The setting is not the original Carlo’s Bakery in Hoboken. Valastro and Co. outgrew that space a few years ago and moved production to a cavernous facility in Jersey City.
Now, instead of giant sacks of flour and confectioner’s sugar, the stainless steel prep tables are piled with eggplants and onions.
Valastro wears his usual chef whites, but across from him, a cook frying batches of artichokes in sizzling oil wipes her hands on a leopard-print apron.
She is Gloria Belgiovine, Valastro’s mother-in-law, and she is far from the only Valastro relation slinging pots and pans.
Valastro’s wife, Lisa, is stirring broccoli rabe with sausage and pasta. His uncle Maxim Tubito, of Ridgefield, is offering samples of his wife Laura’s fresh-from-the-oven rice with mussels and potatoes.
Each of Valastro’s four siblings are here, toiling over their own Italian specialties. Also present are various aunts and uncles, all Jersey natives who live within half an hour’s drive of the state’s most famous pastry chef.
Valastro’s mother, Mary, supervises them from her wheelchair–she’s had some health setbacks recently, she says.
The occasion is a test-run of dishes vying to make the menu at Buddy V’s, Valastro’s first restaurant, to open this fall in the Venetian.
“The inspiration for the food is to be like regular home cooking, like the food I eat with my family every Sunday,” says Valastro, offering a reporter a beef, veal and pork meatball he had just fried.
It looks more like a disc than a ball.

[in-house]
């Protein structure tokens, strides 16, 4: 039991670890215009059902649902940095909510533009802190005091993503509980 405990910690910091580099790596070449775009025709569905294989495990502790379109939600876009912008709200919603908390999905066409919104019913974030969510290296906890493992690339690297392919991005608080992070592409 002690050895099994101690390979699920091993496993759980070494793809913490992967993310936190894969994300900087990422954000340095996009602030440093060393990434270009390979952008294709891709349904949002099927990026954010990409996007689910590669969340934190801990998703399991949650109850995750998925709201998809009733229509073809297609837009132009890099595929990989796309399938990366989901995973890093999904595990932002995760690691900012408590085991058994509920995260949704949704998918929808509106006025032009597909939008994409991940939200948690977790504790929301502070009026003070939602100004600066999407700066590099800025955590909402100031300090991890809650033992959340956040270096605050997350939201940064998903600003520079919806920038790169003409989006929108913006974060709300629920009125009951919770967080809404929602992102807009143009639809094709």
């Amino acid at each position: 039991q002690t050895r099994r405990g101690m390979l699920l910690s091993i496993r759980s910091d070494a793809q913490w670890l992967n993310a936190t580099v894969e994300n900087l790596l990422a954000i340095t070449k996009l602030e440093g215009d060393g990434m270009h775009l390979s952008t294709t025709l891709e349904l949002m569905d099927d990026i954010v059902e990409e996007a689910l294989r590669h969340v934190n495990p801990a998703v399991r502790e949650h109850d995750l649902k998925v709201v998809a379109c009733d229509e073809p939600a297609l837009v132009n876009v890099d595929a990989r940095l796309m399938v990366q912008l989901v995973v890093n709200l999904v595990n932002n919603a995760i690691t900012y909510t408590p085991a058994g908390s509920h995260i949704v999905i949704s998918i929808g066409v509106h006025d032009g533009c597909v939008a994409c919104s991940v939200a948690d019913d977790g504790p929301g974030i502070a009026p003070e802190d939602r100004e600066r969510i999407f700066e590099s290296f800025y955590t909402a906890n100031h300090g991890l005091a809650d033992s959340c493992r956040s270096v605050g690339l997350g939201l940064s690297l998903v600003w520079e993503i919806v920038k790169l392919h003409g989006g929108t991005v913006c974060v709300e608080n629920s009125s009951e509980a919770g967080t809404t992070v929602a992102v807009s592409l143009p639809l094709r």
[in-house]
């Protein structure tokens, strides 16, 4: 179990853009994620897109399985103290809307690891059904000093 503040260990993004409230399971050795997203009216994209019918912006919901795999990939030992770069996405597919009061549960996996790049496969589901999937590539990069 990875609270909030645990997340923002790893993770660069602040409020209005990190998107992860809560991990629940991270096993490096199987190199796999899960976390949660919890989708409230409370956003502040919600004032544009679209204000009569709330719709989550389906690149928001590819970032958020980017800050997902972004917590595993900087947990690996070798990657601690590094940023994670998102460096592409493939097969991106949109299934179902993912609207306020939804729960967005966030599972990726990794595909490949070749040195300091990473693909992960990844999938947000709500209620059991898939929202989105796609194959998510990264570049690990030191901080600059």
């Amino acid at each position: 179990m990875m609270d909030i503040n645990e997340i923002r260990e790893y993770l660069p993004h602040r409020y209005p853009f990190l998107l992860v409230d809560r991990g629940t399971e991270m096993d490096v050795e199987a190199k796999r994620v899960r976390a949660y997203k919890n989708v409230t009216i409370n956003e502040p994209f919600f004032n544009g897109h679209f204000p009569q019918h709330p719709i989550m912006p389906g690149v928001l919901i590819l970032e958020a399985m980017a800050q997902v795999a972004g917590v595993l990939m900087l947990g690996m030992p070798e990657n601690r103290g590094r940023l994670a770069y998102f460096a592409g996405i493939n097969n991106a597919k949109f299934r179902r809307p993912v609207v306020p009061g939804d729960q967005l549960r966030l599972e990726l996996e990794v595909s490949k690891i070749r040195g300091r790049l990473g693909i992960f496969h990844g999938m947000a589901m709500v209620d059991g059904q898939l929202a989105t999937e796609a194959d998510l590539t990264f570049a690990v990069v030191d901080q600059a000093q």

“This is how my mother made meatballs when I was little," the Cake Boss explains. "She’d be making Sunday gravy, and these would be my starter while she was cooking. I’d yell, ‘Mom, flatten me one!’ And she would oblige."
Many dishes on the Vegas menu will be named for Valastro family members: Lisa’s Sautéed Shrimp with Cilantro, for example, is named for the chef’s youngest sister, and Gloria’s Fried Artichokes is named for his mother-in-law. Buddy V’s will also feature classics like steak pizzaiola, spaghetti and cannoli.
“I don’t think you can go wrong with anything we’re planning to serve” Valastro says. “It’s home cooking, just like I cook for my own family.”
Not that he has a lot of time to cook for his family these days, given the run-up to the opening of the 11,000-square-foot restaurant, which will offer what a press release calls “commanding” views of the Strip. He opened a branch of Carlo’s Bakery in Ridgewood in February, and other bakery openings are planned.
“I can’t cook every night," he allows, "but I still cook.”
Is he spreading himself too thin?
“I always worry about that," he replies. "But I’m doing this from the heart. I want people to be able to go into Buddy V.’s and get a meal like you have at my aunt’s house.”
“Any aunt.” He’s not naming names.
And with good reason.
The vibe at the cooks’ stations turns out to be more competitive than at first meets the eye.
Belgiovine works with chef Joe Zanelli–one of only three cooks in the bustling kitchen who is not a Valastro family member. He is an employee of Blau and Canteenwalla, the prominent Las Vegas hospitality consulting firm, headed by Elizabeth Blau, that Valastro partnered with to create Buddy V’s.
Sister Lisa creates her dishes alongside her aunt Ana LaForgia. Other relatives, roughly 20 in all, have paired off to produce their specialties.
Then Lisa, asked to name the best cook in the family, makes a bold proclamation.
“I think I’m the best cook," she says. "I’m definitely the best cook of all the sisters."
“I don’t know about that,” comes a voice across the kitchen.
“Hey Buddy, who’s the best cook?" Lisa calls out. "Me, right?”
Mary Valastro raises her eyebrows.
The Cake Boss shakes his head:
“I’m not saying.”Click here to leave a comment